gaslighting

Patrick Hamilton: Why Book Titles Matter

Yes, Patrick Hamilton, that guy you’ve never heard of, him again, the play-write and novelist. Not to be confused with Hamilton the play… Anyway…

He achieved success at a very young age and was only 25 when his hit play, Rope made him famous and rich (as plays did back then). The Midnight Bell (novel) followed and then Gaslight (from where the term gaslighting originates) and by then he was much better known than any of his still famous contemporaries… such as Graham Greene.

That’s right, at 27 he was more famous that Graham Greene – Our Man in Havana, The Quiet American etc –And yet, you’ve still never heard of him… so why on Earth is that? Some people like to think it’s because of his weird lifestyle and existence. (He came from wealth, fell in love with prostitutes, regularly and got hit by a car that took his nose with it). Even after that he carried on writing hits, war-time dramas, comparable to For Whom The Bells Toll (1940) but with more tension, more drama, more guts.
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Perhaps the reason we don’t treasure Hamilton in the present day is because he didn’t treasure himself. Take for example, Gaslight. He actually “borrowed” the idea of a flickering gaslight from a failed book of his brother Bruce’s, To Be Hanged (1938),

It was a massive success as we’ve already said. In New York, it had the longest run of a foreign play in Broadway history and by 1944 it had already been adapted for film, not just once but twice. However, Hamilton wrote it as a pastiche, and didn’t love it. gaslightAnd the name, Gaslight kind of suggests that.

“What should I call it? Blah! Gaslight. Done!”

It reminds me of a friend asking me (a longtime ago) What’s gaslighting? She knew the term but couldn’t guess the meaning. That’s lot like how you have no idea what his books are about from the titles.

Martin Amis wrote once that book titles shouldn’t be too clever. That a title such as Hangover Square (referring the famous Hanover Square in west London, which was (is) a drinking haunt) and excessive drinking, was a guaranteed way to make people put your book down before they had read it. And he may have a point, Rope? What happens, no idea? There’s a dead body in a box…okay? The Slaves of Solitude, well that sounds both impersonal and depressing, nothing like the funny, weird, knowing book of the same name.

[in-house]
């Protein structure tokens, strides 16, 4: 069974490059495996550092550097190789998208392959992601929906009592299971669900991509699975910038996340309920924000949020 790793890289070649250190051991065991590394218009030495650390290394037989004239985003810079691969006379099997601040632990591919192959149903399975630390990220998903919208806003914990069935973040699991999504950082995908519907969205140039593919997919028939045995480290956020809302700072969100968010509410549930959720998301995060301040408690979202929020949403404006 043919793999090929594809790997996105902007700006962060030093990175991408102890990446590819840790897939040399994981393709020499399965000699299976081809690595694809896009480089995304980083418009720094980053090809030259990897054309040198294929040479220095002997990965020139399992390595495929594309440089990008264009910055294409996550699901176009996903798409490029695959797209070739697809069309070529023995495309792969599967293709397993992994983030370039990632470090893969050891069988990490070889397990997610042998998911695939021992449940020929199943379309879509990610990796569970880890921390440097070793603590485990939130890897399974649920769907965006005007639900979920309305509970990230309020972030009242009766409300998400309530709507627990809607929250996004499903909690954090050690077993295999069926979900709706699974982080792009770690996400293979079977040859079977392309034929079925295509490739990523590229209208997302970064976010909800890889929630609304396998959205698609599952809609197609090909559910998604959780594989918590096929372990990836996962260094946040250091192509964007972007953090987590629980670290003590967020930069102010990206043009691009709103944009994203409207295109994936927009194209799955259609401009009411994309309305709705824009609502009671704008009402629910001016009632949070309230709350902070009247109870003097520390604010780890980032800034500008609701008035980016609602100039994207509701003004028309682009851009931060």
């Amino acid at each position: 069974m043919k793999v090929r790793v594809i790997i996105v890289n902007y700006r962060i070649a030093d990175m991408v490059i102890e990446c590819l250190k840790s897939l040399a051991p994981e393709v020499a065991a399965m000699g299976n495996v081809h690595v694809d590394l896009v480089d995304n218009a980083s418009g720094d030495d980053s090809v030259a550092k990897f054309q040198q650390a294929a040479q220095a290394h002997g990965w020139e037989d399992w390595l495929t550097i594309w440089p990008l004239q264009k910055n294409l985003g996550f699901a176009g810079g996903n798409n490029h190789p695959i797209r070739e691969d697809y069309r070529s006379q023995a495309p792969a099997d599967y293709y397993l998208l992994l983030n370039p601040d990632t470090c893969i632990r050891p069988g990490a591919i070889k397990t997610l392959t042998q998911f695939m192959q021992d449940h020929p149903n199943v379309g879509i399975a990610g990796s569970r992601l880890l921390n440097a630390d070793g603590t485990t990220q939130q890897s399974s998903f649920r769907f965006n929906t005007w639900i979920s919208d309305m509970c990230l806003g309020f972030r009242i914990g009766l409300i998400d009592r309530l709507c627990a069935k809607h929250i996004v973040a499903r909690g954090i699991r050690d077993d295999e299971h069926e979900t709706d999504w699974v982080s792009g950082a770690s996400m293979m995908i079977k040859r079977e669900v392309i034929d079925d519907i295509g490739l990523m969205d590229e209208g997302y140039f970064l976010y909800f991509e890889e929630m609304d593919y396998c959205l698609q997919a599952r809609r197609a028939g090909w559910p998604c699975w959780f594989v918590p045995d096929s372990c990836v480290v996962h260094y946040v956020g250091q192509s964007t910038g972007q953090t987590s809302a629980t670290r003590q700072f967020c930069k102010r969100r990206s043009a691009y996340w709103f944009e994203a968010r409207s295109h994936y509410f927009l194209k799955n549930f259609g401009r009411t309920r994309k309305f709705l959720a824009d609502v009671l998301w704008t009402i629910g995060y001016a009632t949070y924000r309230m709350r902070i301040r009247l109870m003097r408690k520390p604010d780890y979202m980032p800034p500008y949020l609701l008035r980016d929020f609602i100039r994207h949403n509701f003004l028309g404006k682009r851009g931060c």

With that in mind, I have some suggestions for the next time Penguin re-releases some Hamilton stuff… Maybe they should rename the books and Photoshop a smile on that face too.

I for one can’t wait to re-read:

“Maniac with a nine- iron” (Hangover Square), “The Talented Mr Gorsly” (Gorse) or “There’s a f**king body in the box, can’t you smell it?” (Rope).

So when we’re naming you books, looking for clever titles that will make the reader go ‘ahhhh’, maybe we should just not. Spell it out. People are busy.

 

Are you being Gaslighted? Do you even know what it means?

If you read anything online these days, you’ll be familiar with the term ‘gaslighting’. It refers to the manipulation of one person by another, in a way that makes them doubt their sanity. It’s also been used to describe Trump’s campaign winning tactics, twisting and playing with our understanding of ‘facts’ until nothing seems quite concrete.

However, the term gaslighting comes from a play which you never read in school, and of which you probably never saw the movie either. It was the first play of a talented writer who failed to make it into our shared cultural history, and his name is Patrick Hamilton.

The play is set in 1880 in the upper middle class London home of Jack Manningham and his wife Bella. In the 1942 Broadway production Vincent Price played Manningham. You’ve heard of him, right? Manningham is a man who has purposely married Bella in order to be able to purchase a flat below the one where he murdered a rich heiress years before. He was searching for her rubies when the police arrived and fled and now, every evening he sneaks back in to resume his search. He refuses to tell Bella where he’s going (obvs) and promotes the notion that she’s mentally unstable so that, as she starts to get wind of the truth, she doubts herself. Bella begins to believe she is losing her grip on reality, because whenever he leaves, she thinks the gaslight is waning. The single truth is, the gaslight is waning, because Jack is upstairs with it on full blast as he searches for the jewels.

However, in this concept – the one single truth manages to support the untruth – that she is insane.

It takes Detective Rough’s intervention to work out the connection and uncover Jack’s actions.

So there you have it. It’s much more complicated than just Trump waving his hands around and saying the same few words over and over again. Gaslighting as a concept explains how truth can support fiction when we allow ourselves to doubt our perceptions or ignore physical reason.